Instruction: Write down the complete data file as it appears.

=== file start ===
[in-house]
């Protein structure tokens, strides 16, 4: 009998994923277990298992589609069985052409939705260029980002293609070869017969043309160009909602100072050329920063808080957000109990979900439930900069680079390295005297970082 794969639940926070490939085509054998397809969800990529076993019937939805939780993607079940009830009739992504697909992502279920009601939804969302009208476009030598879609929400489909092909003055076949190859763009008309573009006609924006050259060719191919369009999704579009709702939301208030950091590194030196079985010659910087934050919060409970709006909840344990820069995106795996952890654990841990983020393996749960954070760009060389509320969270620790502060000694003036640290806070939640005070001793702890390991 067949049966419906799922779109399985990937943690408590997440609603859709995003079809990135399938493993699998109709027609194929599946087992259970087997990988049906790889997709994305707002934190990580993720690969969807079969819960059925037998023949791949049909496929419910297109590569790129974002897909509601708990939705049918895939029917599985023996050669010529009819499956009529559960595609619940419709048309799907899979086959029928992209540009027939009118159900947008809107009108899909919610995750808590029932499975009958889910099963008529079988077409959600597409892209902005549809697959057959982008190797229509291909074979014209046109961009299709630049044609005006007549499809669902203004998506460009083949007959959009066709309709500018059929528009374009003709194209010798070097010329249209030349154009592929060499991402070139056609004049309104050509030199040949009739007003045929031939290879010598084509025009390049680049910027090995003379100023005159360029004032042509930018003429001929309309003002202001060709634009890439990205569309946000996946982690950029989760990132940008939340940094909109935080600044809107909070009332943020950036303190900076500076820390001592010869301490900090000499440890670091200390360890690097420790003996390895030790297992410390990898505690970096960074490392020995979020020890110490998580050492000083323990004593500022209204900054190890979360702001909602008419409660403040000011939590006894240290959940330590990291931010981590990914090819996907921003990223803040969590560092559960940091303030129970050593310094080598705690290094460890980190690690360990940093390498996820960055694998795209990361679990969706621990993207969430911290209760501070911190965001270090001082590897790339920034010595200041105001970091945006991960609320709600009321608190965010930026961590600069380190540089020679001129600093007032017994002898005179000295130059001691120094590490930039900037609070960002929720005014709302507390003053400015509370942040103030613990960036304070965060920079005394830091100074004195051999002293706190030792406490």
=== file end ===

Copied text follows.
[in-house]
């Protein structure tokens, strides 16, 4: 009998994923277990298992589609069985052409939705260029980002293609070869017969043309160009909602100072050329920063808080957000109990979900439930900069680079390295005297970082 794969639940926070490939085509054998397809969800990529076993019937939805939780993607079940009830009739992504697909992502279920009601939804969302009208476009030598879609929400489909092909003055076949190859763009008309573009006609924006050259060719191919369009999704579009709702939301208030950091590194030196079985010659910087934050919060409970709006909840344990820069995106795996952890654990841990983020393996749960954070760009060389509320969270620790502060000694003036640290806070939640005070001793702890390991 067949049966419906799922779109399985990937943690408590997440609603859709995003079809990135399938493993699998109709027609194929599946087992259970087997990988049906790889997709994305707002934190990580993720690969969807079969819960059925037998023949791949049909496929419910297109590569790129974002897909509601708990939705049918895939029917599985023996050669010529009819499956009529559960595609619940419709048309799907899979086959029928992209540009027939009118159900947008809107009108899909919610995750808590029932499975009958889910099963008529079988077409959600597409892209902005549809697959057959982008190797229509291909074979014209046109961009299709630049044609005006007549499809669902203004998506460009083949007959959009066709309709500018059929528009374009003709194209010798070097010329249209030349154009592929060499991402070139056609004049309104050509030199040949009739007003045929031939290879010598084509025009390049680049910027090995003379100023005159360029004032042509930018003429001929309309003002202001060709634009890439990205569309946000996946982690950029989760990132940008939340940094909109935080600044809107909070009332943020950036303190900076500076820390001592010869301490900090000499440890670091200390360890690097420790003996390895030790297992410390990898505690970096960074490392020995979020020890110490998580050492000083323990004593500022209204900054190890979360702001909602008419409660403040000011939590006894240290959940330590990291931010981590990914090819996907921003990223803040969590560092559960940091303030129970050593310094080598705690290094460890980190690690360990940093390498996820960055694998795209990361679990969706621990993207969430911290209760501070911190965001270090001082590897790339920034010595200041105001970091945006991960609320709600009321608190965010930026961590600069380190540089020679001129600093007032017994002898005179000295130059001691120094590490930039900037609070960002929720005014709302507390003053400015509370942040103030613990960036304070965060920079005394830091100074004195051999002293706190030792406490």